The outbreak in 2009 in the world’s largest shrimp producing countries, like China, Thailand, Malaysia and Vietnam, shifted the market share to “second-tier” shrimp producing regions like India, Indonesia, Ecuador and Myanmar. The following high shrimp prices caused a drop in US and EU shrimp consumption.
This long lasting effect on the shrimp trade and it’s still doubtful recovery strongly increased the awareness of producers on the general health status of their farmed animals:
In recent years, there has been growing awareness of mycotoxin-related issues within the aqua industry, supported by increasing scientific evidence of the negative impact of mycotoxins in aquatic species and by frequent reports on the prevalence of mycotoxins in many raw materials. However, not much information is available on the risk levels of different mycotoxins for different aquatic species.
To compile such information, it must be understood that mycotoxins are invisible, odorless and tasteless toxins with a major impact on the growth and health of fish and shrimp. This can result in significant economic losses. Mycotoxins also appear to be very heat stable and the pelleting and extrusion process of fish and shrimp feeds do not seem to reduce appreciable amounts of mycotoxins in the feed.
Mycotoxins have different toxic effects in aquatic species such as carcinogenic (e.g. aflotoxin B1, ochratoxin A, fumonosin B1), estrogenic (zearalenone), neurotoxic (fumonosin B1), nephrotoxic (ochratoxin), dermatoxic (trichothecenes) or immunosuppressive (aflatoxin B1, ochratoxin A and T-2 toxin).
The extent of the damage caused by the consumption of mycotoxins depends mainly on the type of toxin, its concentration in the feed and time period of exposure, as well as animal species susceptibility. Other factors including age and stress levels can also affect mycotoxin toxicity. Fry are more susceptible than adult fish and some fish species are more sensitive to mycotoxins than others. Marine and cold water species seem to be more sensitive to mycotoxins than warm-water fish. Although less sensitive, warm-water species are still affected by mycotoxin contamination. Thus, mycotoxin risk levels for aquatic species have been considered in terms of three categories: marine species and salmonids; fresh warm-water fish; and shrimp.
Economic losses from mycotoxin contamination can be caused by exposure to high contamination levels, or by detrimental health effects in animals consuming feed with low or moderate levels of mycotoxin contamination. These subtle effects often go unnoticed and profits are lost due to decreased efficiency in production, such as slow growth, reduced weight, increase in FCR and increased medical costs.
Figure 1: Aflatoxin B1 (60 – 230 ppb) has a strong effect on the growth of tilapia
Three pathological forms of mycotoxicosis may be described: acute, subacute and chronic. Acute mycotoxicosis occurs when moderate to high doses of mycotoxins are ingested. Signs of acute mycotoxicosis in aquatic species depend on the species and mycotoxins. Among all known mycotoxins, aflatoxins are the best characterized and most investigated due to their acute and chronic toxicity on aquatic species. Aflatoxin B1 (AFB1) is the most biologically active toxin known. Low levels of this toxin (<10 ppb) are enough to produce negative effects when compared to other toxins like Fumonisin (FUM) (> 5000 ppb). Among aquatic species, trout seem to be the most sensitive species to AFB1 (5 ppb), while channel catfish seem to be the most resistant (>500 ppb).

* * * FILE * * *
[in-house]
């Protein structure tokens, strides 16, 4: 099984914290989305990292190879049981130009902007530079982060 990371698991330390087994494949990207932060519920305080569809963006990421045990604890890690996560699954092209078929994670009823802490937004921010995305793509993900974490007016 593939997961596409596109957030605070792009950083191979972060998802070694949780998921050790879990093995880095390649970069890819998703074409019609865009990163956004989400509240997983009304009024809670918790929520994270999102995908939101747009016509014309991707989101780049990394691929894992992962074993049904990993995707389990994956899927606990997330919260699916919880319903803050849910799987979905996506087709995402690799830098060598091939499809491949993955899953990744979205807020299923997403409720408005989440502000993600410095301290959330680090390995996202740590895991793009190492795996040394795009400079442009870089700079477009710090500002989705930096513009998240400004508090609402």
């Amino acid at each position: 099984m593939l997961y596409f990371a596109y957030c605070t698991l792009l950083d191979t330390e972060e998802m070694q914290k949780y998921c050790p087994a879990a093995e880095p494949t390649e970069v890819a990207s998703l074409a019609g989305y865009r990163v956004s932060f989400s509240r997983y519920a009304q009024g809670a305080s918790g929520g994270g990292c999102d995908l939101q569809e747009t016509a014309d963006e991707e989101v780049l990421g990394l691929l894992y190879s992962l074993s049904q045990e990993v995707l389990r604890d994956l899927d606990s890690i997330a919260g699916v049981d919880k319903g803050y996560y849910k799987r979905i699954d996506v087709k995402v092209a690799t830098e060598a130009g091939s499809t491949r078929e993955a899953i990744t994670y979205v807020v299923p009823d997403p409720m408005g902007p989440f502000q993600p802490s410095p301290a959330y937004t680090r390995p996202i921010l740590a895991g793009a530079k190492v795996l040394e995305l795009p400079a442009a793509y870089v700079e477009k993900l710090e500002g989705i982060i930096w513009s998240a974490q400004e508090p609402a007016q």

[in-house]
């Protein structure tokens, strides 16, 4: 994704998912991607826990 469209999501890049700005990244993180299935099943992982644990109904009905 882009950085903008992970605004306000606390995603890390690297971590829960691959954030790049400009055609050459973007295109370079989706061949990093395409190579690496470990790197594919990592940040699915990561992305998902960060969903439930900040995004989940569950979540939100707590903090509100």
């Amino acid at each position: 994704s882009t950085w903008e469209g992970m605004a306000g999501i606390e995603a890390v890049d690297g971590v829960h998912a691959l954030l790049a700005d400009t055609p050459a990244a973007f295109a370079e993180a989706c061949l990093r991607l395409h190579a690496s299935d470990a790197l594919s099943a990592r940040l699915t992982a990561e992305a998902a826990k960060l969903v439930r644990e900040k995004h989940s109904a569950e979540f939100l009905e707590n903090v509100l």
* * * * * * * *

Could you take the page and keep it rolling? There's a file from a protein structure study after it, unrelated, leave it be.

Acute mycotoxicosis is normally marked by a significant reduction in performance (growth and feed efficiency) and can result in high mortality levels, depending on the type of toxin and contamination level. Aquatic animals affected by subacute mycotoxicosis display several symptoms that commonly include moderate to severe liver damage, reduced feed conversion ratios, and impaired immune responses. Chronic mycotoxicosis occurs when low-to-moderate doses of mycotoxins are ingested over a long period of time. Generally, it is difficult to recognize or diagnose this condition because of its slow, subclinical trend. The majority of clinical signs is related to chronic, impaired liver function, such as reduced feed efficiency and increased susceptibility to secondary infectious diseases, which are due to immunosuppression.
The low, medium and high risk levels (Table 1) for the different categories of farmed aquatic animals take into account the possible economic effects of mycotoxin exposure, the sensitivity of each species to the different type of mycotoxins according to published scientific studies, and the possible period of exposure during their grow-out phases.
Table 1: Aflatoxin B1 risk levels for aquatic species
|Risk level of aflatoxin B1 [ppb = μg/kg]||Low||Medium||High|
|Salmonids and marine fish||< 5||5-20||> 20|
|Fresh warm-water fish||< 20||20-60||> 60|
|Shrimp||< 10||10-40||> 40|
Marine fish: based on studies conducted with trout, sea bass and sea bream.
Fresh warm-water species: based on studies conducted with channel catfish, African catfish, pangasius, tilapia, yellow catfish, carp and giebel carp.
Shrimp: based on studies conducted with white shrimp and tiger shrimp.